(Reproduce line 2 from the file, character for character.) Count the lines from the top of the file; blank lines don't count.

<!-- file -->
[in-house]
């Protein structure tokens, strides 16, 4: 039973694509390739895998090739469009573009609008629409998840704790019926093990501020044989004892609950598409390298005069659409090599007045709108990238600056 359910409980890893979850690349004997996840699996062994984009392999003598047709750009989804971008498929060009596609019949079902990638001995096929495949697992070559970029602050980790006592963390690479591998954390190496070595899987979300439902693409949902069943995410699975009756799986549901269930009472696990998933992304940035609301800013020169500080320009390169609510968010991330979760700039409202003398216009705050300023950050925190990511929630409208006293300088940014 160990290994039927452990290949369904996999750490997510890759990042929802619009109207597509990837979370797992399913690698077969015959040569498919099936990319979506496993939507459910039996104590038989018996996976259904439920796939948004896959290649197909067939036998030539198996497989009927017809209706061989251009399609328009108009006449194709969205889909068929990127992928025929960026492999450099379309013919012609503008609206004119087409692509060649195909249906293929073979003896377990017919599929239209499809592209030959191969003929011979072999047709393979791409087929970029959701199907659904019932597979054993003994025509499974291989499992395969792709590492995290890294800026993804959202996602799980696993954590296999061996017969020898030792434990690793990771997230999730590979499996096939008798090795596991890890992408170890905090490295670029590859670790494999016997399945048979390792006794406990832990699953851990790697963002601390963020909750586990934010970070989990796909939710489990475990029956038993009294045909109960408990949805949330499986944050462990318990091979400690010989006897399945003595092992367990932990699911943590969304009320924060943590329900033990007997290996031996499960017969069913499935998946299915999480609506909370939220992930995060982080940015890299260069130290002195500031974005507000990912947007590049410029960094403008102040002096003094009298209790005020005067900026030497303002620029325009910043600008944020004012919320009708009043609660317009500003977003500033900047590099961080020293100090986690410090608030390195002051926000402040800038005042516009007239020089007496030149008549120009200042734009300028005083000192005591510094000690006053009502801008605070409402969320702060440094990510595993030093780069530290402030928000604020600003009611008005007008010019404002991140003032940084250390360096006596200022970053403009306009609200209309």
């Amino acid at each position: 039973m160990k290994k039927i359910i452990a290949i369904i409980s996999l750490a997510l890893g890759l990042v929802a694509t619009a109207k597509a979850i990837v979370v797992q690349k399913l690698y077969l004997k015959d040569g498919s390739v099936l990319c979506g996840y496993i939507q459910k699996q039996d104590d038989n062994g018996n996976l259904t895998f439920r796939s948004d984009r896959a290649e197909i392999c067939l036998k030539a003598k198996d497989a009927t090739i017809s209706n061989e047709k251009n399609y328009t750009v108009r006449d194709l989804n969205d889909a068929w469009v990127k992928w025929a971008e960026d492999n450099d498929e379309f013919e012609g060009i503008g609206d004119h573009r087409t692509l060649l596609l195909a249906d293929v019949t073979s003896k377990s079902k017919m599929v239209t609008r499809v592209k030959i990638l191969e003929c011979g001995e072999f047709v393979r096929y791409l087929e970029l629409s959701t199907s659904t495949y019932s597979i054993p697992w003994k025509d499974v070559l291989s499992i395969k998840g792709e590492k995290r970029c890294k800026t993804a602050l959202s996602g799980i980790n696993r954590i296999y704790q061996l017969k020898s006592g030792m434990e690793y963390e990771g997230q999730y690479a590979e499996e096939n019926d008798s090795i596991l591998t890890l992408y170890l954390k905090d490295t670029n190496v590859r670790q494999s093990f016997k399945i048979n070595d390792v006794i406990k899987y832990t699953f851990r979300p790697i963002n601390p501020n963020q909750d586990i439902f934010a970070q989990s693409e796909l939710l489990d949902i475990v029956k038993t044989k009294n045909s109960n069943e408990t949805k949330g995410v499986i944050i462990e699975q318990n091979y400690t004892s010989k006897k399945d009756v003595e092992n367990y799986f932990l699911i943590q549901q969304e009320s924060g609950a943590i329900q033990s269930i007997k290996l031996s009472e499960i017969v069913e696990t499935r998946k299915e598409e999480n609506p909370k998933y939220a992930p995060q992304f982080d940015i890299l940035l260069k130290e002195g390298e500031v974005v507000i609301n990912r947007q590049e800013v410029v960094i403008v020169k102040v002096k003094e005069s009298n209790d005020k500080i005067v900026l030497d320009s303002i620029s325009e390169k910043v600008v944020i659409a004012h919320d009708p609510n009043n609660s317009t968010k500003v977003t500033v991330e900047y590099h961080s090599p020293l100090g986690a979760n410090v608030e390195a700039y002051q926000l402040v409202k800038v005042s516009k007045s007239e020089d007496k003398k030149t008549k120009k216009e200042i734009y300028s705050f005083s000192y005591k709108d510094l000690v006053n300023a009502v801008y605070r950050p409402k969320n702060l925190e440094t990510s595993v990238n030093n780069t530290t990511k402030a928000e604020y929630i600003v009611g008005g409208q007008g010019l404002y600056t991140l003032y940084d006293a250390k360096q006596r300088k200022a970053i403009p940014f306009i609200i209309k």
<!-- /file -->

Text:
């Protein structure tokens, strides 16, 4: 039973694509390739895998090739469009573009609008629409998840704790019926093990501020044989004892609950598409390298005069659409090599007045709108990238600056 359910409980890893979850690349004997996840699996062994984009392999003598047709750009989804971008498929060009596609019949079902990638001995096929495949697992070559970029602050980790006592963390690479591998954390190496070595899987979300439902693409949902069943995410699975009756799986549901269930009472696990998933992304940035609301800013020169500080320009390169609510968010991330979760700039409202003398216009705050300023950050925190990511929630409208006293300088940014 160990290994039927452990290949369904996999750490997510890759990042929802619009109207597509990837979370797992399913690698077969015959040569498919099936990319979506496993939507459910039996104590038989018996996976259904439920796939948004896959290649197909067939036998030539198996497989009927017809209706061989251009399609328009108009006449194709969205889909068929990127992928025929960026492999450099379309013919012609503008609206004119087409692509060649195909249906293929073979003896377990017919599929239209499809592209030959191969003929011979072999047709393979791409087929970029959701199907659904019932597979054993003994025509499974291989499992395969792709590492995290890294800026993804959202996602799980696993954590296999061996017969020898030792434990690793990771997230999730590979499996096939008798090795596991890890992408170890905090490295670029590859670790494999016997399945048979390792006794406990832990699953851990790697963002601390963020909750586990934010970070989990796909939710489990475990029956038993009294045909109960408990949805949330499986944050462990318990091979400690010989006897399945003595092992367990932990699911943590969304009320924060943590329900033990007997290996031996499960017969069913499935998946299915999480609506909370939220992930995060982080940015890299260069130290002195500031974005507000990912947007590049410029960094403008102040002096003094009298209790005020005067900026030497303002620029325009910043600008944020004012919320009708009043609660317009500003977003500033900047590099961080020293100090986690410090608030390195002051926000402040800038005042516009007239020089007496030149008549120009200042734009300028005083000192005591510094000690006053009502801008605070409402969320702060440094990510595993030093780069530290402030928000604020600003009611008005007008010019404002991140003032940084250390360096006596200022970053403009306009609200209309």